Our concerns with these removal operations are not answered by the Department’s position that it has selected only those families and children with final orders of removal. The administration’s decision to place families and children arriving from Central America since the summer of 2014 in a fast-track process has made the already daunting process of obtaining counsel and adequately preparing a case extraordinarily difficult. And any honest assessment of our immigration system must acknowledge that its complexity renders it nearly impossible to navigate without experienced counsel, even for those with the strongest legal claims for asylum and other immigration relief. That fact is particularly true for children or those with little education, who do not speak English and have suffered extreme trauma. These concerns about meaningful due process have been reinforced by the fact that the Board of Immigration Appeals has taken the extraordinary step of granting emergency stays of removal for many of the targeted families, notwithstanding final administrative removal orders.
For those individuals that remain in your custody, we strongly urge you to ensure that no removals take place until you can confirm that each individual was afforded a full and meaningful review of the merits of his or her case. Such confirmation should include, at a minimum, an assessment of whether the individual was adequately represented at his or her removal proceeding and whether the individual had a meaningful opportunity to present a claim for protection. We understand that representation is not legally required, but we strongly believe that the risks faced by this particular population warrant extra care and may be necessary to satisfy our international obligations not to return refugees and asylum seekers into the hands of their persecutors.
Additionally, we are increasingly concerned with the ongoing cost of this so-called deterrence approach. The administration’s decision to contract with the Corrections Corporation of America to construct and operate a massive detention facility specifically for mothers and children at an expense of $343 dollars per person per day costs the taxpayers over $800,000 a day. Setting aside our significant due process and humanitarian concerns, we simply reject the notion that this is a wise use of funds.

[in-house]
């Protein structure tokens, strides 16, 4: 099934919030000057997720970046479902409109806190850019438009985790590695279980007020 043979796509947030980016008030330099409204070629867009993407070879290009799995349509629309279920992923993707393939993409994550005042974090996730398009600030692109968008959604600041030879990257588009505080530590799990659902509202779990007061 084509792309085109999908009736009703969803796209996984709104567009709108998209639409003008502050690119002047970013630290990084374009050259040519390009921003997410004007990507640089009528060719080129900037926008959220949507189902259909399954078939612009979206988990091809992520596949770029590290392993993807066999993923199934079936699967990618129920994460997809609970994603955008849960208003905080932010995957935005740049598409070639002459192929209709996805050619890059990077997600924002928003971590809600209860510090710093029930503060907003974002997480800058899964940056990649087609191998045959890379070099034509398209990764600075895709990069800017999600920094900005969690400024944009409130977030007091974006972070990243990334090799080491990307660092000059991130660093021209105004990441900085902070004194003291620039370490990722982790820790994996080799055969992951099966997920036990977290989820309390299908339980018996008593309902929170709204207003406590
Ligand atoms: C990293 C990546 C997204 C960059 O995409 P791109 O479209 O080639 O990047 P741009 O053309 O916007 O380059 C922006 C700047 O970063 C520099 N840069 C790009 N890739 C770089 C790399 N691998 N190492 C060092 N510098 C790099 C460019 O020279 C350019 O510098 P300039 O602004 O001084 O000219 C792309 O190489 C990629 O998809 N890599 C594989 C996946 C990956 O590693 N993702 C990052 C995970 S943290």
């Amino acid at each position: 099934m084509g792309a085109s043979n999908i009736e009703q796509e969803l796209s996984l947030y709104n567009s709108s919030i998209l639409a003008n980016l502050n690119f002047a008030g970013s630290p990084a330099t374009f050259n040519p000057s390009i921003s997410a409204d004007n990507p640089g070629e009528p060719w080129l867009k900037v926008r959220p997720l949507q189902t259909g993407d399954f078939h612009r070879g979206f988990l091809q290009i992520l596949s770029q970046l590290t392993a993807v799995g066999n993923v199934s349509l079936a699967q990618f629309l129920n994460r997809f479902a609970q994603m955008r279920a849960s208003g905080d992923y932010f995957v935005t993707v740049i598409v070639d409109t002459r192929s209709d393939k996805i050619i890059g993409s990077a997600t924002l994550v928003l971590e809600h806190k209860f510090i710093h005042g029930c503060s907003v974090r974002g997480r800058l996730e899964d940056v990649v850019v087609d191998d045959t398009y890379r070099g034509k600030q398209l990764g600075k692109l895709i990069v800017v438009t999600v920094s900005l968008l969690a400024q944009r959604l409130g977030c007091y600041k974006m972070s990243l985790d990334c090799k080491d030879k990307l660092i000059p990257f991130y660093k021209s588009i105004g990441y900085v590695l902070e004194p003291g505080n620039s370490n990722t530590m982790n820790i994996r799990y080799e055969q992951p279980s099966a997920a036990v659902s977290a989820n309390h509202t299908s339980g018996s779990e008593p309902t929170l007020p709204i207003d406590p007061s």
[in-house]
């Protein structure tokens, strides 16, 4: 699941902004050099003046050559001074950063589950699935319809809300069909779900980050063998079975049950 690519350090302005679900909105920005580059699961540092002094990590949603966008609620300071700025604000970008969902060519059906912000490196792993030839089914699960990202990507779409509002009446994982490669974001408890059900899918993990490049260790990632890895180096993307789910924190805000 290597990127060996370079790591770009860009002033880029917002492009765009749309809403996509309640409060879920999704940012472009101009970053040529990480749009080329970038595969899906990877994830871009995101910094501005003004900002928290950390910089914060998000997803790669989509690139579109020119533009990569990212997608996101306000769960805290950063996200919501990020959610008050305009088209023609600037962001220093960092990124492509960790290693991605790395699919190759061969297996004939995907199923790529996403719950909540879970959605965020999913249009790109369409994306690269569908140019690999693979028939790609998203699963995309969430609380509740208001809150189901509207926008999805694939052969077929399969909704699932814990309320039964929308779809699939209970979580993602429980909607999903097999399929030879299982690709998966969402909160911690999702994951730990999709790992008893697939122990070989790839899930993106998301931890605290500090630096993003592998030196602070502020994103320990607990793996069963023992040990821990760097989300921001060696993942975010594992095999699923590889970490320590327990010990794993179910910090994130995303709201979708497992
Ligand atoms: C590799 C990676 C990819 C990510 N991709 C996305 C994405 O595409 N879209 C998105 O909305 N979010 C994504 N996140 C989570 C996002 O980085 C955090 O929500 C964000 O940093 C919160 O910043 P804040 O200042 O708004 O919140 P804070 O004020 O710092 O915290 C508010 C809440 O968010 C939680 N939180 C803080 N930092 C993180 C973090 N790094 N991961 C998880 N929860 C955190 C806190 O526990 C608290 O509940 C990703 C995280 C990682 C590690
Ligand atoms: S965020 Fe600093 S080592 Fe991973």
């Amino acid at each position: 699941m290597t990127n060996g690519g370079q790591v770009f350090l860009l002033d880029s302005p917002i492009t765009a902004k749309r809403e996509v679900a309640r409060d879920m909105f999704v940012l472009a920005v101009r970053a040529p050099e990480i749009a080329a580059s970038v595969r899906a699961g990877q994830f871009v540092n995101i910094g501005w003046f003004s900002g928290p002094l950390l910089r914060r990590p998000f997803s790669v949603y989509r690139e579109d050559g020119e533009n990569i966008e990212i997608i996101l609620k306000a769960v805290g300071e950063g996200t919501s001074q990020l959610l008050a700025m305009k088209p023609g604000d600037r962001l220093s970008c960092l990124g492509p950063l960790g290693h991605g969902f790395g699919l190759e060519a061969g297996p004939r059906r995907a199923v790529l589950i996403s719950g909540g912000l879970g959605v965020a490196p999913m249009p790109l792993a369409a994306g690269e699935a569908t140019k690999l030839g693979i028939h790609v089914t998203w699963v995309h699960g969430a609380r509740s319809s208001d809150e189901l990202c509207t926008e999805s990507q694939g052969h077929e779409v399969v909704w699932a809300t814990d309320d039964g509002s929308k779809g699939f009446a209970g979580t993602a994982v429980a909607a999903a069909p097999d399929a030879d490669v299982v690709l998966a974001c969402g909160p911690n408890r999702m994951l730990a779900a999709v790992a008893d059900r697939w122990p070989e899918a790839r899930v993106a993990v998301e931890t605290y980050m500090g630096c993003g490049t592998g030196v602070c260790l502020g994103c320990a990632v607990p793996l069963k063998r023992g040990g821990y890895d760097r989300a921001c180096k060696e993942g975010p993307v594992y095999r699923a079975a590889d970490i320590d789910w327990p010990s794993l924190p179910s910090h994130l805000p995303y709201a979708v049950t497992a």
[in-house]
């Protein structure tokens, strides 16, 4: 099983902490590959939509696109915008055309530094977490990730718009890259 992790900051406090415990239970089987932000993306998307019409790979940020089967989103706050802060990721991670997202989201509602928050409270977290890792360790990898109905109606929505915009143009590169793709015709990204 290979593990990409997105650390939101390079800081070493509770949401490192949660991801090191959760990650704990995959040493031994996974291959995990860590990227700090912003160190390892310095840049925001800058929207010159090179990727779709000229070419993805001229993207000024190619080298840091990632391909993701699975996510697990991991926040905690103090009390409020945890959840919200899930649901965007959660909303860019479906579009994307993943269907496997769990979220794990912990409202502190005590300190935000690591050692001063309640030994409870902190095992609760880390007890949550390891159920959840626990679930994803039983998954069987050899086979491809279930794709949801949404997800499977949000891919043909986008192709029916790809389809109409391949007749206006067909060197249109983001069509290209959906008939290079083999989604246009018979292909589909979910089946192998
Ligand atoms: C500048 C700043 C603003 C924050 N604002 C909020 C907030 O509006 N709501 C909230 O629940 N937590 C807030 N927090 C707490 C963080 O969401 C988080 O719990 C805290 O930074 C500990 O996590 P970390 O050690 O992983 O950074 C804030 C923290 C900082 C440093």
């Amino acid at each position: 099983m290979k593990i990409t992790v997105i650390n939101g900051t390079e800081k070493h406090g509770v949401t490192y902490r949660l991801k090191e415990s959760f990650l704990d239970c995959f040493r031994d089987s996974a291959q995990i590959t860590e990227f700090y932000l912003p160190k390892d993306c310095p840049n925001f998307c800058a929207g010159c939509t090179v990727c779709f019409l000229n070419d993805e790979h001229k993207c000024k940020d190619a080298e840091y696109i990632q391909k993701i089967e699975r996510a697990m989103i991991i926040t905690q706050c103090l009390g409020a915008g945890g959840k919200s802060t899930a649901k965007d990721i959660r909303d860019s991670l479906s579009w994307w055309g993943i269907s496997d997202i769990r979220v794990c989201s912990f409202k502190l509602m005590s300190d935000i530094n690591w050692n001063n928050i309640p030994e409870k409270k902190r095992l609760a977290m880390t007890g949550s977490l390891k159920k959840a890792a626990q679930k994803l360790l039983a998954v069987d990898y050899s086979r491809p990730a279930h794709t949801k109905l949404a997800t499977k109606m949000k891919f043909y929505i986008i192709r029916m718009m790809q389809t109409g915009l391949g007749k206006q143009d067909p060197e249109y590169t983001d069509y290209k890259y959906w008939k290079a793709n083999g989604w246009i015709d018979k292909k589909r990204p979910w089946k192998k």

Finally, we urge you to consider designating Guatemala and redesignating El Salvador and Honduras for temporary protected status (TPS). As you know, TPS can be granted to nationals of another country who are currently residing in the United States if extraordinary and temporary conditions prevent a safe return to their country. TPS does not grant any immigration status, but allows eligible nationals of designated countries to remain in the United States legally until the designation expires. In light of the conditions outlined above, the countries of the Northern Triangle clearly meet the statutory standard for TPS.
The humanitarian crisis in our hemisphere compels us to affirm our fundamental value of protection. We understand your desire to deter additional families from making the perilous journey to the United States, but we must not forsake those with potential claims for protection in pursuit of that objective. As you continue to address the challenges of this humanitarian situation, we urge you to ensure that our efforts are implemented in a manner consistent with our values of protection and due process.